That is right, Yovani Gallardo has succeeded this year by throwing his slider higher than ever, by a very wide margin. But that is not the whole story, as Gallardo's slider has more velocity (especially relative to his declining fastball speed) and less vertical movement than before. The gap in horizontal movement between his four-seamer and slider is also bigger than ever. In short, Yovani Gallardo's slider has become a cutter or "baby slider", and he is using it as such. The results so far have been good, as hitters have been unable to hit for much power against both the fastballs and the new slider.
You might remember I did a piece on underperforming pitchers in the AL East not long ago, where I used various statistics to see why some pitchers were disappointing, while others were overperforming compared to their (x)FIP. Let's put Gallardo (and heck, why not some other Rangers pitchers) in some perspective:
|Name||Heart%||Top Edge%||Edge/Heart ratio||Predictability|
All stats except predictability score are from Bill Petti's database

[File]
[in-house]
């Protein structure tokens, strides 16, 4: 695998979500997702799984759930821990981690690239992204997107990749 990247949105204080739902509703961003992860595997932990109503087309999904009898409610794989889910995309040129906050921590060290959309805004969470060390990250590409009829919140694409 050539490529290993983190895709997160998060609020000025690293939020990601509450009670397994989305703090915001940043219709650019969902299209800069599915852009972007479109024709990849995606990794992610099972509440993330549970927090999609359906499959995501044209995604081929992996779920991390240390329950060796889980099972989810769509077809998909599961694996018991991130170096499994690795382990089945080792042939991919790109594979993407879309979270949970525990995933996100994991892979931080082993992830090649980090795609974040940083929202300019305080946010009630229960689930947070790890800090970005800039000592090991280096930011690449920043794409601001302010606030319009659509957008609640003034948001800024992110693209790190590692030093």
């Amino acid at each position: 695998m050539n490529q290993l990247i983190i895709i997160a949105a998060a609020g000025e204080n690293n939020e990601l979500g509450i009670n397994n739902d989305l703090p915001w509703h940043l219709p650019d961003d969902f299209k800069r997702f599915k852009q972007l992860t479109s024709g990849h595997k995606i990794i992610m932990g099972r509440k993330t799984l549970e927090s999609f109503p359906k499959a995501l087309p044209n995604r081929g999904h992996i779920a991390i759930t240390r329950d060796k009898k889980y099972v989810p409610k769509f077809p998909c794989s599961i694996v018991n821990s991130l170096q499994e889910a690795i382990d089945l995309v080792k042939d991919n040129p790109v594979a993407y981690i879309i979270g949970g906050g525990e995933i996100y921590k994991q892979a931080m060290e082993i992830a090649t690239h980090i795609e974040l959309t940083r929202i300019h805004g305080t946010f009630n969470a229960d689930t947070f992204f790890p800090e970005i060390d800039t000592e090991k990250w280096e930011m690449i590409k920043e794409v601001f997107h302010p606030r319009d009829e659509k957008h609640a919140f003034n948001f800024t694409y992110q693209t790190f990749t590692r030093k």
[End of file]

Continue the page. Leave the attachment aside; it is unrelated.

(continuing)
The predictability score indicates how big the difference in fastball usage is between being ahead or behind in the count. Not shown here is that Colby Lewis and Yovani Gallardo are predictable against lefties, but will throw their breaking balls in any count against righties, which will help them against the Blue Jays lineup that is so heavy on right-handed hitters.
Back to Yovani Gallardo, who avoids the heart of the plate by simply throwing wide of the strike zone a whole lot. Out of all potentially playoff-bound starting pitchers, only Francisco Liriano, Dallas Keuchel, teammate Martin Perez, Jon Lester and teammate Derek Holland have higher out of zone% according to Bill Petti's Edge%. But since all of those are left-handers (what's up with that?), Gallardo is the playoff-bound right-handed starting pitcher who throws the least amount of strikes. As commenter GrubersTomahawkChop has pointed out, Yovani Gallardo is highest in MLB in pitches thrown per inning pitched, and hasn't pitched past the sixth inning since beating Toronto at the end of June, completing six innings only twice in sixteen starts in that timeframe.